At 50, Brazil’s Beirut Sandwich Is Still Served As It Was Created

In the city of São Paulo in the 1950s, in a diner called Dunga, the brothers Jorge and Fauze Farah served a sandwich with roast beef, tomato and cheese to their clients when one day they ran out of sliced bread.

The brothers adapted with Syrian bread and gave it an extra touch with zatar – a fine herbs seasoning. The two sons of Syrians decided to name their newest creation Beirut, in homage to the capital city of Lebanon.

But why not the capital of Syria? "It’s because Damascus would sound a little strange as the name of a sandwich," jokes Paulo Abbud, nephew of the Farahs.

In Portuguese, "Damasco", the name of the Syrian capital, also means "apricot". Abbud is the owner of Farabbud (union of the two surnames), a charming Arab food restaurant located in the neighborhood of Moema, in São Paulo.

The dish created by the Farahs became a national sandwich. But, according to Paulo, there are variations that are uncharacteristic of the original Beirut.

"Today, everything that goes on Syrian bread is called Beirut," he says. The real thing, he explains, has to have tomato, cheese and zatar. When there is roast beef, it has to be cooked. And the sandwich has to be very thin. At Farabbud, as well as the original, Paulo created adaptations with tenderloin, chicken and even kaftas. The "Farabbud" Beirut takes ham and tenderloin strips.

Paulo Abbud comes from a family with a special liking for Arab cooking. As well as his uncles, his father also owned a restaurant, the Flamingo. And a traditional restaurant called Bambi, which existed for 50 years, belonged to another of Paulo’s uncles.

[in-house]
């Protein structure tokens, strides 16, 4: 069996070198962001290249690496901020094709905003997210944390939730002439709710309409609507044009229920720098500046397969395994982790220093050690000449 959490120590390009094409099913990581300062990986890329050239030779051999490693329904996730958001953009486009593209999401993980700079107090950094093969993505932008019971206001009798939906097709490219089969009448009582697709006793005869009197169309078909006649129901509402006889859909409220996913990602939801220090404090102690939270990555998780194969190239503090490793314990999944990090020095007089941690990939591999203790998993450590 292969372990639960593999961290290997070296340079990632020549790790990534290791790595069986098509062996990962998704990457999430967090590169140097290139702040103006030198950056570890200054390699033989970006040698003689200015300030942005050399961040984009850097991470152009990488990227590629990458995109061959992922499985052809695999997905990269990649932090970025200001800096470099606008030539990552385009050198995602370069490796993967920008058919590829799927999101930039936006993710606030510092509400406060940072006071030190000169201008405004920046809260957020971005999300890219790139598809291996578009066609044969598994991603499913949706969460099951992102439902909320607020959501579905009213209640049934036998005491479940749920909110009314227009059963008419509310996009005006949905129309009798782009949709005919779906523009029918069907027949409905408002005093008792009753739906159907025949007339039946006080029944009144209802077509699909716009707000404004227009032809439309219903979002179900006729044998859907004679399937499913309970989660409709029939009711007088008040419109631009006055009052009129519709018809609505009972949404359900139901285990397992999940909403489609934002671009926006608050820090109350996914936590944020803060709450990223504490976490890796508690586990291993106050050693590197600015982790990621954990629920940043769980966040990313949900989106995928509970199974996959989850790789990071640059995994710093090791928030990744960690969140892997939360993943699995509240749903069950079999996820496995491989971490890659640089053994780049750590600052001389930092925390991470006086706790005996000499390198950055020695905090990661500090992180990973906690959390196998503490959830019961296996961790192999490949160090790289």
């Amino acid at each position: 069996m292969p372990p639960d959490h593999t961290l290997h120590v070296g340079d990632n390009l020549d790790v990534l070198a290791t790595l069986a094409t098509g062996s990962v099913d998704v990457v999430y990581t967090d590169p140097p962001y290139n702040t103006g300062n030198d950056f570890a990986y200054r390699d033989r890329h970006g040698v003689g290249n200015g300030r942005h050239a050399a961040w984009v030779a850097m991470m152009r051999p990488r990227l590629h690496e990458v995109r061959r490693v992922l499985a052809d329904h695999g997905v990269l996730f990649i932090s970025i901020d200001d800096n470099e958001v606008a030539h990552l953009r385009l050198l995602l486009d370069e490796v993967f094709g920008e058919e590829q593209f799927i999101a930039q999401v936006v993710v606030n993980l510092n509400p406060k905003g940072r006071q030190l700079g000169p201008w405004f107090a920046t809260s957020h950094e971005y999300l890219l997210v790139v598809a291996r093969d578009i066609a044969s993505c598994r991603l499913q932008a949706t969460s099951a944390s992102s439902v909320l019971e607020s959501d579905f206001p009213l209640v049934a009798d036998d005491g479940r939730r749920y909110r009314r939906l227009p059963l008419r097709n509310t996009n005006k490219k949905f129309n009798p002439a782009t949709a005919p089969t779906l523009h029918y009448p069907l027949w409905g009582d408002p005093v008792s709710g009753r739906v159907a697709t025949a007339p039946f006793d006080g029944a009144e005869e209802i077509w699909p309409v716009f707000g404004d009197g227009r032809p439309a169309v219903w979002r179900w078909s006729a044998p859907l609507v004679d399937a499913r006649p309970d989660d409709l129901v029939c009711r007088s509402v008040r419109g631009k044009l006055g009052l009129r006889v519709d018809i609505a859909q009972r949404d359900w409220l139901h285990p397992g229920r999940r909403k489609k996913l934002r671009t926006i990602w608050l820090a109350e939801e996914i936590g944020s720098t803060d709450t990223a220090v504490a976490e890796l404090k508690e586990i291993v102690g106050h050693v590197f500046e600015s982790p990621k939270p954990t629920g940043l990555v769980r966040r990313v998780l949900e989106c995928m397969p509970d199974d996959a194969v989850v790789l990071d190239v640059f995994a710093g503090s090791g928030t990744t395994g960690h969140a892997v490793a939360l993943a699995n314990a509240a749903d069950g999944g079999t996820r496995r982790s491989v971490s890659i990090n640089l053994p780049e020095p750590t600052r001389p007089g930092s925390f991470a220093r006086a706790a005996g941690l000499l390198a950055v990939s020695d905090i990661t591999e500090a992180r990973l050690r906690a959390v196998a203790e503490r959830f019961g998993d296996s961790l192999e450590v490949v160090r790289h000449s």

Farabbud has been in operation for four years and serves, on average, 3,500 people per month. The idea, says the owner, is to serve Arab dishes tasting like grandma’s home cooked meal.

Indeed, there are in the menu exclusive recipes made by Paulo’s grandmothers. One of them is the Abbud version to Herice soup, made with grains of wheat and shredded chicken. Another, passed from generation to generation, is the family recipe of Chacrie, pieces of beef cooked in curd. "We grew up eating this food," recalls Paulo.

Apart from the culinary bond, Paulo doesn’t hold anything else of the Arab culture. "My grandparents came when they were children. Nothing remained, not the customs, not the language. I am a typical Brazilian", he says.

But the food remained. Luckily for the fans of Arab food, who can taste the classics raw kibbeh, rolls, tabule and, of course, Beiruts, everything as the families Abbud and Farah used to eat.

Farabbud

Alameda dos Anapurus, 1253, Moema, São Paulo, Brazil
Telephone: (+55 11) 5054-1648

Anba – www.anba.com.br

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